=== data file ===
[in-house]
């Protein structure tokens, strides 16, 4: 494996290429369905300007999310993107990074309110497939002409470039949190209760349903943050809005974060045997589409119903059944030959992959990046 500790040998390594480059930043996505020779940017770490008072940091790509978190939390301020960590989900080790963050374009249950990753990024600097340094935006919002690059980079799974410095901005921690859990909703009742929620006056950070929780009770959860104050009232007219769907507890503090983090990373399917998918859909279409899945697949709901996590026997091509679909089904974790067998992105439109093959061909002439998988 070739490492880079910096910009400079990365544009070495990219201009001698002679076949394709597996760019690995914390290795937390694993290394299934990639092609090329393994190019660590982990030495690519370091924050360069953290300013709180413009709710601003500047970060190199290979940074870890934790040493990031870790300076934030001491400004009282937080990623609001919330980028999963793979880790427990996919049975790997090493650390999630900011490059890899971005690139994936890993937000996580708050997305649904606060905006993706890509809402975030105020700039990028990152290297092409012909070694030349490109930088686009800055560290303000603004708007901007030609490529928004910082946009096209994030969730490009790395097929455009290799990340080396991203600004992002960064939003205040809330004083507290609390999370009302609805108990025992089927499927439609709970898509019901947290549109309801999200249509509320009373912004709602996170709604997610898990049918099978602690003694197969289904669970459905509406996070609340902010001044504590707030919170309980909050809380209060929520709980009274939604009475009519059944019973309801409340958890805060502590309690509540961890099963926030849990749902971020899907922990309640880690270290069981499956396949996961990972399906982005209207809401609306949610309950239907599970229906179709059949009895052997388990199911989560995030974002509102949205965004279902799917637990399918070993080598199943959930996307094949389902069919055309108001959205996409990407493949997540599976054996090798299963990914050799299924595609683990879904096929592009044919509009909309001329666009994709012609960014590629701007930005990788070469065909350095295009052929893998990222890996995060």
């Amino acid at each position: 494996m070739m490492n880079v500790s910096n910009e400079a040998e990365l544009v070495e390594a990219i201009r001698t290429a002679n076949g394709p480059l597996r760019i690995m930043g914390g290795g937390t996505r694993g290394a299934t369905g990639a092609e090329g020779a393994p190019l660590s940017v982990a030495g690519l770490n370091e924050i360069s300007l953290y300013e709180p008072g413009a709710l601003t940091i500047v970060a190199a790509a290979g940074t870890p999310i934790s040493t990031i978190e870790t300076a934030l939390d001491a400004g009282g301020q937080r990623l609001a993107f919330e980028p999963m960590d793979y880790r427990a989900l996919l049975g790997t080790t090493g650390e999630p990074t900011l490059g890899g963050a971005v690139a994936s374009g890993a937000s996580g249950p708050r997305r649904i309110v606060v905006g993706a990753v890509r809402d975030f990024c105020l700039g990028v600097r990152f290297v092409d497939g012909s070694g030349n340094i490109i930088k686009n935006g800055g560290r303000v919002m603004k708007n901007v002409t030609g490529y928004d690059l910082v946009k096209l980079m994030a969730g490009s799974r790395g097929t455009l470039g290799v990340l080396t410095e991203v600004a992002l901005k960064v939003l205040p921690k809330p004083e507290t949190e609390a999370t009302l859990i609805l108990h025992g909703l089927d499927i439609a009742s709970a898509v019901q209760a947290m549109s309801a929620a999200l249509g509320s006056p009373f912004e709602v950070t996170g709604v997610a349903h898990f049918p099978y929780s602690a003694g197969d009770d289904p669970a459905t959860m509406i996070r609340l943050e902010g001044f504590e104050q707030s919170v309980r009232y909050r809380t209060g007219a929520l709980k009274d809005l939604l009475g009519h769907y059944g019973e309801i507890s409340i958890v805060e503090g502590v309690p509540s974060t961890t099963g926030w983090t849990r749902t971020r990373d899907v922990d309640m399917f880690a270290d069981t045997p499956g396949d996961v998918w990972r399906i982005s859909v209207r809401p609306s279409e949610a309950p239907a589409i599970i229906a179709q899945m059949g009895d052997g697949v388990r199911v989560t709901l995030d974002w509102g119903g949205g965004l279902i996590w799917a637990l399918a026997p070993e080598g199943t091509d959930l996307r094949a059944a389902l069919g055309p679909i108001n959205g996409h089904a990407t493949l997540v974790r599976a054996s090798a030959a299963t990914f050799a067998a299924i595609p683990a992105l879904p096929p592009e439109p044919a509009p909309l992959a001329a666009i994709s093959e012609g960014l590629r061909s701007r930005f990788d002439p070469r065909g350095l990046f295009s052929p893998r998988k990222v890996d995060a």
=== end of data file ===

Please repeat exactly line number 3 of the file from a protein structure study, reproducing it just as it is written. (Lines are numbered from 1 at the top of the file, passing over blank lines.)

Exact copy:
């Amino acid at each position: 494996m070739m490492n880079v500790s910096n910009e400079a040998e990365l544009v070495e390594a990219i201009r001698t290429a002679n076949g394709p480059l597996r760019i690995m930043g914390g290795g937390t996505r694993g290394a299934t369905g990639a092609e090329g020779a393994p190019l660590s940017v982990a030495g690519l770490n370091e924050i360069s300007l953290y300013e709180p008072g413009a709710l601003t940091i500047v970060a190199a790509a290979g940074t870890p999310i934790s040493t990031i978190e870790t300076a934030l939390d001491a400004g009282g301020q937080r990623l609001a993107f919330e980028p999963m960590d793979y880790r427990a989900l996919l049975g790997t080790t090493g650390e999630p990074t900011l490059g890899g963050a971005v690139a994936s374009g890993a937000s996580g249950p708050r997305r649904i309110v606060v905006g993706a990753v890509r809402d975030f990024c105020l700039g990028v600097r990152f290297v092409d497939g012909s070694g030349n340094i490109i930088k686009n935006g800055g560290r303000v919002m603004k708007n901007v002409t030609g490529y928004d690059l910082v946009k096209l980079m994030a969730g490009s799974r790395g097929t455009l470039g290799v990340l080396t410095e991203v600004a992002l901005k960064v939003l205040p921690k809330p004083e507290t949190e609390a999370t009302l859990i609805l108990h025992g909703l089927d499927i439609a009742s709970a898509v019901q209760a947290m549109s309801a929620a999200l249509g509320s006056p009373f912004e709602v950070t996170g709604v997610a349903h898990f049918p099978y929780s602690a003694g197969d009770d289904p669970a459905t959860m509406i996070r609340l943050e902010g001044f504590e104050q707030s919170v309980r009232y909050r809380t209060g007219a929520l709980k009274d809005l939604l009475g009519h769907y059944g019973e309801i507890s409340i958890v805060e503090g502590v309690p509540s974060t961890t099963g926030w983090t849990r749902t971020r990373d899907v922990d309640m399917f880690a270290d069981t045997p499956g396949d996961v998918w990972r399906i982005s859909v209207r809401p609306s279409e949610a309950p239907a589409i599970i229906a179709q899945m059949g009895d052997g697949v388990r199911v989560t709901l995030d974002w509102g119903g949205g965004l279902i996590w799917a637990l399918a026997p070993e080598g199943t091509d959930l996307r094949a059944a389902l069919g055309p679909i108001n959205g996409h089904a990407t493949l997540v974790r599976a054996s090798a030959a299963t990914f050799a067998a299924i595609p683990a992105l879904p096929p592009e439109p044919a509009p909309l992959a001329a666009i994709s093959e012609g960014l590629r061909s701007r930005f990788d002439p070469r065909g350095l990046f295009s052929p893998r998988k990222v890996d995060a």